We moved the refrigerator to the end of the counter on the other side of the room. The cabinets were in good shape, but were very dark with heavy door knocker 70's style handles. We took all the hardware off the doors, and then sanded and painted the cabinets and doors with a white oil based paint. We replaced the hardware with a modern brushed silver. The countertop was removed and replaced with a laminate. The most expensive piece of the entire job was the countertop which came to around $800.00 installed. We kept the sink, and added a new faucet set, and light fixtures. We also took down the wallpaper and painted all the walls white. It really brightened up the entire room. We spent under $2,000 for the total kitchen remodel(not including the floors). The painter painted the kitchen, dinette area and brick fireplace at the other end of the kitchen, and den(off the end of the kitchen) white for us - lots of wood trim which he painted with oil based paint. We painted the cabinets, and reattached the doors and hardware. We really hate painting, so we used a painter for the big jobs. We also reinstalled the sink ourselves, installed a new faucet set, new lighting and IKEA shelving.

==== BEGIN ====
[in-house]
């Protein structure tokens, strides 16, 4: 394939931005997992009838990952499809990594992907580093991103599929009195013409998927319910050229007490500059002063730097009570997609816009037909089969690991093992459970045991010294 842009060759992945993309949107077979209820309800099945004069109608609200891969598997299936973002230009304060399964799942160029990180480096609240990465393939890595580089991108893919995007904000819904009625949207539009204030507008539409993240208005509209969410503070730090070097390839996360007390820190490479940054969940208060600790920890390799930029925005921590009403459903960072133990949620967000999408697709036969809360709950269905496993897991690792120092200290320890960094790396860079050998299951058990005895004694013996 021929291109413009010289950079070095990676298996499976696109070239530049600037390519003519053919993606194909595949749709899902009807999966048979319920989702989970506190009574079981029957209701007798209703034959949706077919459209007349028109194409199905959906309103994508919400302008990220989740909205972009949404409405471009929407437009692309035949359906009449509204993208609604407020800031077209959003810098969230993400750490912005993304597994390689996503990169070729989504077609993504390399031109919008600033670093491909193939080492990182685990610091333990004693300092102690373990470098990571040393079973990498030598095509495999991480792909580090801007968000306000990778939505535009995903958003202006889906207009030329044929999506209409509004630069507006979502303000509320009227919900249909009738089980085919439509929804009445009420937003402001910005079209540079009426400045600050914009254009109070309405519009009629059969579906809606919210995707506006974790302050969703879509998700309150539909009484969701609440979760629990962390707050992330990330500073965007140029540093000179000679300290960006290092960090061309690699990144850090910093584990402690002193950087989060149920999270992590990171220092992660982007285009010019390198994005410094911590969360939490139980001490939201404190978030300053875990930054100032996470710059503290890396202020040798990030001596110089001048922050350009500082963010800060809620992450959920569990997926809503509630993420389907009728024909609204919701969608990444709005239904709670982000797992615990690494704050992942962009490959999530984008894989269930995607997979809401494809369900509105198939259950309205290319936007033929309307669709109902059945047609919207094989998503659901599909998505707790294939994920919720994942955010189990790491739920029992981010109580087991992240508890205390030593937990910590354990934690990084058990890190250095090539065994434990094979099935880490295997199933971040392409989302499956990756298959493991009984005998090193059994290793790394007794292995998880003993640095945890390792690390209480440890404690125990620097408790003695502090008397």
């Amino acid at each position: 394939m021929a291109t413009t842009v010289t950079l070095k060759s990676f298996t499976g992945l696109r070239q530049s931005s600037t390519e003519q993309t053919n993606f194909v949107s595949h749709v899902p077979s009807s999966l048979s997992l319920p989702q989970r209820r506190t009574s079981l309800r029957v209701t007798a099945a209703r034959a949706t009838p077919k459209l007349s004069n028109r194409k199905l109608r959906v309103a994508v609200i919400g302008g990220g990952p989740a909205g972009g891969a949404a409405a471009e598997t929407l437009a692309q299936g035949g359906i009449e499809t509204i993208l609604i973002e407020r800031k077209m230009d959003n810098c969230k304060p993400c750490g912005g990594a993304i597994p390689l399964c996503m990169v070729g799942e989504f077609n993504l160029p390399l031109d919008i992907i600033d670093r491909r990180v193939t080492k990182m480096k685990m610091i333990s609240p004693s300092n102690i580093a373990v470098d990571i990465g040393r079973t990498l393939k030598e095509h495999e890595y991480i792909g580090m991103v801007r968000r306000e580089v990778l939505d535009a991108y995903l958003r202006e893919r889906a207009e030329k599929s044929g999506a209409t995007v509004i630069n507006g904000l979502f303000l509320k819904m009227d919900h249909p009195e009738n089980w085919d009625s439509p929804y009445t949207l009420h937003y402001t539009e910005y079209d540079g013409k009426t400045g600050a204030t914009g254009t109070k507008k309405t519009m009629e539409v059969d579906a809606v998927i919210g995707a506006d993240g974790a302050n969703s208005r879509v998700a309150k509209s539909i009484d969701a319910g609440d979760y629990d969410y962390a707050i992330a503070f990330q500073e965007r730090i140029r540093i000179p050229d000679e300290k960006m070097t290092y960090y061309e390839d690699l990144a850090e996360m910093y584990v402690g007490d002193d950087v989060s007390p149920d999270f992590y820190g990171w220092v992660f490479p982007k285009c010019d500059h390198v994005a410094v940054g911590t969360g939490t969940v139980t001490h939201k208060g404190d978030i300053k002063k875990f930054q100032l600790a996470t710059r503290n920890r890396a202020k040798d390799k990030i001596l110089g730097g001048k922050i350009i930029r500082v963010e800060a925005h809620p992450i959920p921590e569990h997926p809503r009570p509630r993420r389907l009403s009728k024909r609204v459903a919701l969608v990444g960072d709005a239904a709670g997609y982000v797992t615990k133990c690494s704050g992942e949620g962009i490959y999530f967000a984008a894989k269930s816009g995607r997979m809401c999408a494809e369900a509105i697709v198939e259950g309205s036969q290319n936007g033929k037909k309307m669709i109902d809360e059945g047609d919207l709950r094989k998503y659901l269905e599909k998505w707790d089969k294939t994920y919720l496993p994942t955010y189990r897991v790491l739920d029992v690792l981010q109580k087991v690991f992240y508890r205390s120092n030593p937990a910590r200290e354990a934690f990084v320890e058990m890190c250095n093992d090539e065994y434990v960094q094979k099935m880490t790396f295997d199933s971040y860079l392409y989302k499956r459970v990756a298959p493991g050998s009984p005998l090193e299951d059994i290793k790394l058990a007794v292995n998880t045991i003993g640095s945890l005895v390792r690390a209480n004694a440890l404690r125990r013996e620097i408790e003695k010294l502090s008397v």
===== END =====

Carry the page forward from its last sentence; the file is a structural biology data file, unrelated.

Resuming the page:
We replaced the floors with laminate which was rather expensive because we used a contractor to lay it down. It was a huge job; too much for us. The laminate flooring also extends into a dinette area, and the hall to the front door. I really love it, and I'm glad we spent the money on the floors rather than a nice countertop. The laminate is very easy to clean, and seems to be wearing well.